A story goes that a hundred-year-old man was asked if he had regrets in his life. He said he wished he had taken better care of his teeth; he had not realized he would need to use them for so long!
People are living longer and teeth must last a lot longer than before. Fortunately, seniors seem to have gotten this message. Studies by the Health Policy Institute of the American Dental Association (ADA) indicate that America’s elders of 65 years of age or older are increasing their access to dental care. In 2000, 38.3 percent of elderly Americans utilized dental care The percentage increased to 42.4 percent in 2011.
This increase is important because there of the significant health gains related to good dental care for seniors. These include avoiding the most common cause of death for institutionalized seniors: pneumonia. Once an elderly person enters a nursing home or hospital, he or she is exposed to infection. ADA studies show that when they practiced good oral hygiene, fewer elderly people in institutional settings contracted pneumonia. The ADA researchers estimated that 10% of deaths by pneumonia in nursing homes and hospitals may be prevented through the practice of good oral hygiene.
…toothlessness in the elderly is declining.
Another ADA publication, MouthHealthy, addresses dental health issues for seniors. Toothlessness is not inevitable for the elderly, the site states. In fact, the study on dental care utilization by the Health Policy Institute of the ADA noted that toothlessness in the elderly is declining. Elders’ teeth are getting better because of good care. Still, there are things that the elderly and their caregivers must know.
MouthHealthy warns that nerve sensitivity decreases with age, so pain may not be a tip-off that a dental issue has arisen. For this reason, semi-annual examinations have become more important than ever. Seniors and their caregivers should assure that dentist appointments are made and kept.
The usual recommendations for good oral health apply equally forcefully to seniors: brush at least twice a day, floss at least once a day, with the added admonition to the elderly to keep dentures clean. Drinking lots of water is good for all aspects of health, including the fact that it rinses the teeth and mouth as a between-brushings cleanser. MouthHealthy notes too that most tap water contains fluoride, which helps prevent cavities, so drinking tap water makes good dental sense.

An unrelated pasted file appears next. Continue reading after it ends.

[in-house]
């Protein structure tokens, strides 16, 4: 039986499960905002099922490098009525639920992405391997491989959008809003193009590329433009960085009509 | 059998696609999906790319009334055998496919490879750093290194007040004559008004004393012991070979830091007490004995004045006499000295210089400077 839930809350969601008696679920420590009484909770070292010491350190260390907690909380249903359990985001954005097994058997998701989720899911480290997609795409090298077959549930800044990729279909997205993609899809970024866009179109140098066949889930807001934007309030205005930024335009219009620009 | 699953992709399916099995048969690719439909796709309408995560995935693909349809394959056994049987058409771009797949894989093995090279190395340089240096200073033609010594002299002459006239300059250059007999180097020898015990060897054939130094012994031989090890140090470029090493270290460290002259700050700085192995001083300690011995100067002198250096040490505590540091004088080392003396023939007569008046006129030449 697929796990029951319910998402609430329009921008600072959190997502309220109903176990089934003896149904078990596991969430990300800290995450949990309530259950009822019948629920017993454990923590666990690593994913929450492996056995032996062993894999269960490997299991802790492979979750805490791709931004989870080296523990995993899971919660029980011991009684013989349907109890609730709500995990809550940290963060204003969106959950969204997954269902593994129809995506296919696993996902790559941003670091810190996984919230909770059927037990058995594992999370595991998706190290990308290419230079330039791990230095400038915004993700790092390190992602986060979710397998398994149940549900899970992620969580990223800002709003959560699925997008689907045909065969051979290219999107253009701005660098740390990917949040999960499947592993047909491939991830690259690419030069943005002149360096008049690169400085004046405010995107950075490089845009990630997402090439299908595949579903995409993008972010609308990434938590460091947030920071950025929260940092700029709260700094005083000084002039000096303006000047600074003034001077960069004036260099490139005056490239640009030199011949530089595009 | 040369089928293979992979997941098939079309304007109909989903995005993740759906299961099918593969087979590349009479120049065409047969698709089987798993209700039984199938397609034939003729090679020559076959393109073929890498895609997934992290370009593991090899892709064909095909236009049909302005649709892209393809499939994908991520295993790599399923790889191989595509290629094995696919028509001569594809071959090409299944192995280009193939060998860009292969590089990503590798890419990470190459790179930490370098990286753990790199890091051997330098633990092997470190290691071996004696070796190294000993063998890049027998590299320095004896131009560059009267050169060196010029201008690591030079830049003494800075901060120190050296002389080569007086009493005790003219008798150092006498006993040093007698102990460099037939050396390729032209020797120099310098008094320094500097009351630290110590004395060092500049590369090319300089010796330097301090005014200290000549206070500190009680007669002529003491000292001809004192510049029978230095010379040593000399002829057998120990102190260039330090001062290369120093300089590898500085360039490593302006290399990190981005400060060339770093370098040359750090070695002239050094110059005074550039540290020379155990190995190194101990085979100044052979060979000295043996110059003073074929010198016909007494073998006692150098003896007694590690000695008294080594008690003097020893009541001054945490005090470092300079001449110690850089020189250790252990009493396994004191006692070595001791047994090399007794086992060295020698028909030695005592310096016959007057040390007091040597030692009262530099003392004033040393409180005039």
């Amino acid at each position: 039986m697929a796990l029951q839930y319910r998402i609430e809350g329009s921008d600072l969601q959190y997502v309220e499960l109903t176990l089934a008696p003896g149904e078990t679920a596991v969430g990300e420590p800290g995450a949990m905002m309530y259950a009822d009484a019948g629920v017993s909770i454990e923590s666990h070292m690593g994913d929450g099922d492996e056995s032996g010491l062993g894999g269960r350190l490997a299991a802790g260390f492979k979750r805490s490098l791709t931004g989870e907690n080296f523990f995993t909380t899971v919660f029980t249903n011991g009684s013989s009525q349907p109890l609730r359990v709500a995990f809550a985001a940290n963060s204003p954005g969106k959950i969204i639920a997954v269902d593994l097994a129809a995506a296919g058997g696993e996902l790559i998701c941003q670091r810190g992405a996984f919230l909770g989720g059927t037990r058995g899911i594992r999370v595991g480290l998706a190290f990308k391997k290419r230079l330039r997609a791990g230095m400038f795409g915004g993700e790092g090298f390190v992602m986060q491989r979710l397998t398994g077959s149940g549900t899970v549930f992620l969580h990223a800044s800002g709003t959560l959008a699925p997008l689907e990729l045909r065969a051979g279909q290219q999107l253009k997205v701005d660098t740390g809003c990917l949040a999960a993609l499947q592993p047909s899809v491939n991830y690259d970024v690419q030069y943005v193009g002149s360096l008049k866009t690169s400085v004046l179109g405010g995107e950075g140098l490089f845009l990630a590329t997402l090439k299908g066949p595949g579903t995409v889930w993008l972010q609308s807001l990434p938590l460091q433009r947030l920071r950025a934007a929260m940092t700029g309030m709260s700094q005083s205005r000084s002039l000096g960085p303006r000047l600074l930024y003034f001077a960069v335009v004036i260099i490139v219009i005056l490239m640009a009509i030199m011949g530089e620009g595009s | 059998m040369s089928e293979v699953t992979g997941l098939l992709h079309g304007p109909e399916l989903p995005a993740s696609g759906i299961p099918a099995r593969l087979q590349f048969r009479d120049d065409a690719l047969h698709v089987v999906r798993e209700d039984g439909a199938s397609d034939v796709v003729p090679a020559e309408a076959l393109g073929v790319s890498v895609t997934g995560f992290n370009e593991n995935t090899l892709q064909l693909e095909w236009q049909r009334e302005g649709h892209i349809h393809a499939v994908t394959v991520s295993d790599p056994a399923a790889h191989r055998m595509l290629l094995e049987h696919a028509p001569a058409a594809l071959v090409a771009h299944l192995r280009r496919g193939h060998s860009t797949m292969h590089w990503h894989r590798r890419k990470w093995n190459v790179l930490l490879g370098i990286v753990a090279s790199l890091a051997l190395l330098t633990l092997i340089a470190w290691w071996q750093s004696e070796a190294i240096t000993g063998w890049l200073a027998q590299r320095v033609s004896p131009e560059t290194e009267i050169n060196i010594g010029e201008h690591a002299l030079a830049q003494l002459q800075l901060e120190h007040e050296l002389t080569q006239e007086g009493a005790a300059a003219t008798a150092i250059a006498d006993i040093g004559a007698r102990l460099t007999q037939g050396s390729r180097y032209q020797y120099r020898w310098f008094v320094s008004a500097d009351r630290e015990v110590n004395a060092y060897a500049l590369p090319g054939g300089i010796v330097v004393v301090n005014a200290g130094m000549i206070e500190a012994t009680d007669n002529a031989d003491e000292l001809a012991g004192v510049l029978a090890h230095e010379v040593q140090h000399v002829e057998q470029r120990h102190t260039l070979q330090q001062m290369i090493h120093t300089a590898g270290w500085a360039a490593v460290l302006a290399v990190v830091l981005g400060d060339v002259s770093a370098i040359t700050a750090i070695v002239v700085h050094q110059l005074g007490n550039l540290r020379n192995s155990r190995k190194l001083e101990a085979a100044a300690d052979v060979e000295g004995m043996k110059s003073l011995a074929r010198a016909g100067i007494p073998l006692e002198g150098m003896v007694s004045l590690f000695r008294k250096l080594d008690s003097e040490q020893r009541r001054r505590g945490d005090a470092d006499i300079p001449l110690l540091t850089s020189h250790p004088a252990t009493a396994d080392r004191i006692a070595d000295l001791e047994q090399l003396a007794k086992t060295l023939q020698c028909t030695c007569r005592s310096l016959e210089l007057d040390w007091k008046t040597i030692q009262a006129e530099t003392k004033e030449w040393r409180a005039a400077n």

Smoking adds to general decay, weakness, gum disintegration, and staining of the teeth, so if an elderly person has not quit smoking for other health reasons, dental health is one more reason to give up those “coffin nails.”
Some elders also have a sweet tooth…
It is tempting to forego proper dental care when an elderly person is no longer interested in eating, bathing, or grooming, which is not uncommon among those of advanced age. Some elders also have a sweet tooth, and, as their appetites wane, caregivers may be tempted to keep up caloric intake by offering sweets while letting the elderly person skip frequent brushings.
The link between oral health and pneumonia and other diseases that relate to respiratory infections and aspiration-related diseases should be sufficient to motivate caregivers and the elderly to keep the mouth free of bacteria through daily, thorough and careful tending.
MouthHealthy. Aging and Dental Health. American Dental Association. Available online at http://www.mouthhealthy.org/en/az-topics/a/aging-and-dental-health. Retrieved 12/9/2016.
Nasseh, K., Vujici, M. (2013). Dental Care Utilization Continues to Decline among Working-Age Adults, Increases among the Elderly, Stable among Children. Health Policy Institute Research Brief. The American Dental Association. Available online at http://www.ada.org/~/media/ADA/Science%20and%20Research/HPI/Files/HPIBrief_1013_2.ashx. Retrieved 12/9/2016.
Rosenblum, Jr., R. Good oral hygiene reduces the risk of pneumonia in elderly people in the hospital or those living in nursing homes. ADA Center for Evidence-Based Dentistry. Available online at http://ebd.ada.org/en/evidence/evidence-by-topic/geriatric-dentistry/a-systematic-review-of-the-preventive-effect-of-oral-hygiene-on-pneumonia-and-respiratory-tract-inf?Tab=3. Retrieved 12/9/2016.
Wall, T., Nasseh, K., &Vujicic, M. (2014). Most Important Barriers to Dental Care Are Financial, Not Supply-Related. Health Policy Institute Research Brief. The American Dental Association. Available online at http://www.ada.org/~/media/ADA/Science%20and%20Research/HPI/Files/HPIBrief_1014_2.ashx. Retrieved 12/9/2016.